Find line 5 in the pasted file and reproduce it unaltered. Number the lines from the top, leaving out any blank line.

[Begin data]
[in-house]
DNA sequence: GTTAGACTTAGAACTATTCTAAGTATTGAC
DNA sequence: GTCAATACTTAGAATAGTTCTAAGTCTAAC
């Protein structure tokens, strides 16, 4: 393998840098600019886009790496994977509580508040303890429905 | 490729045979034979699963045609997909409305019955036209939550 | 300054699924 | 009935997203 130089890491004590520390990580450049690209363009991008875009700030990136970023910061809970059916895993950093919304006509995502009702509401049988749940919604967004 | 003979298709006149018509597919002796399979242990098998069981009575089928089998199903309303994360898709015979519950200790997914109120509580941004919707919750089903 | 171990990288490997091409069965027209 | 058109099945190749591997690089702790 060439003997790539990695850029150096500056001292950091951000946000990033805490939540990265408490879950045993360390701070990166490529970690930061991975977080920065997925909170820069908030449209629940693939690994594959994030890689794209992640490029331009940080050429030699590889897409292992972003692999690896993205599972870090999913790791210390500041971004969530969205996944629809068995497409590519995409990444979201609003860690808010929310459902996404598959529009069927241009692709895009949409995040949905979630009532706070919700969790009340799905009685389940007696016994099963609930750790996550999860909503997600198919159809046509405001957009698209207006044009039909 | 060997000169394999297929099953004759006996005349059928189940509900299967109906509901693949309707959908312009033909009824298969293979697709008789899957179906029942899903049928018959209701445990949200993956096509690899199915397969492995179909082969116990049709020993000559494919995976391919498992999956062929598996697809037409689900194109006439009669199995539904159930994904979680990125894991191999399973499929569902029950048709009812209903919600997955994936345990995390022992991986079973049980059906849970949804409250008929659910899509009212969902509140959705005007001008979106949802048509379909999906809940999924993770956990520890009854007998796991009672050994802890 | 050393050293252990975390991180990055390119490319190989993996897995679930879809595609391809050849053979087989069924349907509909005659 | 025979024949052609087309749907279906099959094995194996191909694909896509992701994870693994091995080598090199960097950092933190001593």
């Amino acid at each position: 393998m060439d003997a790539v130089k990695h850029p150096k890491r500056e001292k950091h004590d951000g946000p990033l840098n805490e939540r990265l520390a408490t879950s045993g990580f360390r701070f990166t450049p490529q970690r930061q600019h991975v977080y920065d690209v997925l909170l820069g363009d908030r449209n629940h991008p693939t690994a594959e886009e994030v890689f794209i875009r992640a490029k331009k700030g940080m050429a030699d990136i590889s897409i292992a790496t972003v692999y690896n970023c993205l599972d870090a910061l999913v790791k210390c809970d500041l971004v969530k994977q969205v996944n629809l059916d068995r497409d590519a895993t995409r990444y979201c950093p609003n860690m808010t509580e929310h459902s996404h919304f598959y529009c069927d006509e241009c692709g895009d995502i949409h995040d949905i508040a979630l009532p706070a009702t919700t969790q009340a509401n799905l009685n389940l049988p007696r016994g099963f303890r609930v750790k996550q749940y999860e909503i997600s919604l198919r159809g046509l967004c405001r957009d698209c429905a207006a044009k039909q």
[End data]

């Amino acid at each position: 393998m060439d003997a790539v130089k990695h850029p150096k890491r500056e001292k950091h004590d951000g946000p990033l840098n805490e939540r990265l520390a408490t879950s045993g990580f360390r701070f990166t450049p490529q970690r930061q600019h991975v977080y920065d690209v997925l909170l820069g363009d908030r449209n629940h991008p693939t690994a594959e886009e994030v890689f794209i875009r992640a490029k331009k700030g940080m050429a030699d990136i590889s897409i292992a790496t972003v692999y690896n970023c993205l599972d870090a910061l999913v790791k210390c809970d500041l971004v969530k994977q969205v996944n629809l059916d068995r497409d590519a895993t995409r990444y979201c950093p609003n860690m808010t509580e929310h459902s996404h919304f598959y529009c069927d006509e241009c692709g895009d995502i949409h995040d949905i508040a979630l009532p706070a009702t919700t969790q009340a509401n799905l009685n389940l049988p007696r016994g099963f303890r609930v750790k996550q749940y999860e909503i997600s919604l198919r159809g046509l967004c405001r957009d698209c429905a207006a044009k039909q």